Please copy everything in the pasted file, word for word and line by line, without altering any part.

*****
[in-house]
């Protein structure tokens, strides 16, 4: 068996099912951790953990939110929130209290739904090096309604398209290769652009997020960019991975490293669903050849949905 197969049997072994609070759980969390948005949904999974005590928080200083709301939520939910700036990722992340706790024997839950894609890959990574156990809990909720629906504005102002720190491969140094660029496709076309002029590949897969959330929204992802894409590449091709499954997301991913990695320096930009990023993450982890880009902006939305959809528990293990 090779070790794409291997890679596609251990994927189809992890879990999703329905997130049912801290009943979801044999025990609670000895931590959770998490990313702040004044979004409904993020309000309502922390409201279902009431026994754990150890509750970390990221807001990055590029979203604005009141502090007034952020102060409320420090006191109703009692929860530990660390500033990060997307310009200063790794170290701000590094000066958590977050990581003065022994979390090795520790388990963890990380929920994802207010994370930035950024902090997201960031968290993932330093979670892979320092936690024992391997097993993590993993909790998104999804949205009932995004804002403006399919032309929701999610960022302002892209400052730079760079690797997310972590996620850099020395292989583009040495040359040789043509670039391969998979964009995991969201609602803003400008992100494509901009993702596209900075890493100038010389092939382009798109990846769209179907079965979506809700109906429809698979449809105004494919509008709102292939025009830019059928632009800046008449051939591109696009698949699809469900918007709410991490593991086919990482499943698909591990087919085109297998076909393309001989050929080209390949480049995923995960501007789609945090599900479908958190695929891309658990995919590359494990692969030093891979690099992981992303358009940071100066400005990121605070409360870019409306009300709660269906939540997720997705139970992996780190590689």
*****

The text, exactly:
[in-house]
């Protein structure tokens, strides 16, 4: 068996099912951790953990939110929130209290739904090096309604398209290769652009997020960019991975490293669903050849949905 197969049997072994609070759980969390948005949904999974005590928080200083709301939520939910700036990722992340706790024997839950894609890959990574156990809990909720629906504005102002720190491969140094660029496709076309002029590949897969959330929204992802894409590449091709499954997301991913990695320096930009990023993450982890880009902006939305959809528990293990 090779070790794409291997890679596609251990994927189809992890879990999703329905997130049912801290009943979801044999025990609670000895931590959770998490990313702040004044979004409904993020309000309502922390409201279902009431026994754990150890509750970390990221807001990055590029979203604005009141502090007034952020102060409320420090006191109703009692929860530990660390500033990060997307310009200063790794170290701000590094000066958590977050990581003065022994979390090795520790388990963890990380929920994802207010994370930035950024902090997201960031968290993932330093979670892979320092936690024992391997097993993590993993909790998104999804949205009932995004804002403006399919032309929701999610960022302002892209400052730079760079690797997310972590996620850099020395292989583009040495040359040789043509670039391969998979964009995991969201609602803003400008992100494509901009993702596209900075890493100038010389092939382009798109990846769209179907079965979506809700109906429809698979449809105004494919509008709102292939025009830019059928632009800046008449051939591109696009698949699809469900918007709410991490593991086919990482499943698909591990087919085109297998076909393309001989050929080209390949480049995923995960501007789609945090599900479908958190695929891309658990995919590359494990692969030093891979690099992981992303358009940071100066400005990121605070409360870019409306009300709660269906939540997720997705139970992996780190590689």